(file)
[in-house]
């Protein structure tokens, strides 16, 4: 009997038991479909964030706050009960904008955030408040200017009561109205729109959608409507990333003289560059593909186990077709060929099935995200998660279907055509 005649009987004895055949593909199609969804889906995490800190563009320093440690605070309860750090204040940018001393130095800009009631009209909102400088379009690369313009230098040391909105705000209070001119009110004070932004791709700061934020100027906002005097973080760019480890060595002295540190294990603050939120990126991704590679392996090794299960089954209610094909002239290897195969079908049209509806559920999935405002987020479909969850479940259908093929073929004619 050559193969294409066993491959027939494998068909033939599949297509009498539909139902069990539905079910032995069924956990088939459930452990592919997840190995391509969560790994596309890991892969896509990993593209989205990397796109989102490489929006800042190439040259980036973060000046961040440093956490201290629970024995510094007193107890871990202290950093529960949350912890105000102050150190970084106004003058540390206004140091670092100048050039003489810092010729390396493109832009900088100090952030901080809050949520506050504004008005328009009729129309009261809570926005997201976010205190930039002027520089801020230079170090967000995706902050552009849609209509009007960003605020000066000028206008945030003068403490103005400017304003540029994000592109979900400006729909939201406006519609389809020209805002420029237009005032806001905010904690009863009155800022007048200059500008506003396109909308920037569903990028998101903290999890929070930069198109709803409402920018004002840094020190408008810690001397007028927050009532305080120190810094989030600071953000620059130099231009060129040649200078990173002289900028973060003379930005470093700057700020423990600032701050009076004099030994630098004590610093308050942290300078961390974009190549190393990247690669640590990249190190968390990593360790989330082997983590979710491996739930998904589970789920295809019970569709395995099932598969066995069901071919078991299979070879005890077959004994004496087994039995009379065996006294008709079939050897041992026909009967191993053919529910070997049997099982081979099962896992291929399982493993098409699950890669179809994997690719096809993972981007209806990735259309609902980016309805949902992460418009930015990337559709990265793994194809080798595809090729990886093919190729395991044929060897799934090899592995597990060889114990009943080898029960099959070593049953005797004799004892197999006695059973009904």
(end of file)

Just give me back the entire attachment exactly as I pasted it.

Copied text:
[in-house]
């Protein structure tokens, strides 16, 4: 009997038991479909964030706050009960904008955030408040200017009561109205729109959608409507990333003289560059593909186990077709060929099935995200998660279907055509 005649009987004895055949593909199609969804889906995490800190563009320093440690605070309860750090204040940018001393130095800009009631009209909102400088379009690369313009230098040391909105705000209070001119009110004070932004791709700061934020100027906002005097973080760019480890060595002295540190294990603050939120990126991704590679392996090794299960089954209610094909002239290897195969079908049209509806559920999935405002987020479909969850479940259908093929073929004619 050559193969294409066993491959027939494998068909033939599949297509009498539909139902069990539905079910032995069924956990088939459930452990592919997840190995391509969560790994596309890991892969896509990993593209989205990397796109989102490489929006800042190439040259980036973060000046961040440093956490201290629970024995510094007193107890871990202290950093529960949350912890105000102050150190970084106004003058540390206004140091670092100048050039003489810092010729390396493109832009900088100090952030901080809050949520506050504004008005328009009729129309009261809570926005997201976010205190930039002027520089801020230079170090967000995706902050552009849609209509009007960003605020000066000028206008945030003068403490103005400017304003540029994000592109979900400006729909939201406006519609389809020209805002420029237009005032806001905010904690009863009155800022007048200059500008506003396109909308920037569903990028998101903290999890929070930069198109709803409402920018004002840094020190408008810690001397007028927050009532305080120190810094989030600071953000620059130099231009060129040649200078990173002289900028973060003379930005470093700057700020423990600032701050009076004099030994630098004590610093308050942290300078961390974009190549190393990247690669640590990249190190968390990593360790989330082997983590979710491996739930998904589970789920295809019970569709395995099932598969066995069901071919078991299979070879005890077959004994004496087994039995009379065996006294008709079939050897041992026909009967191993053919529910070997049997099982081979099962896992291929399982493993098409699950890669179809994997690719096809993972981007209806990735259309609902980016309805949902992460418009930015990337559709990265793994194809080798595809090729990886093919190729395991044929060897799934090899592995597990060889114990009943080898029960099959070593049953005797004799004892197999006695059973009904």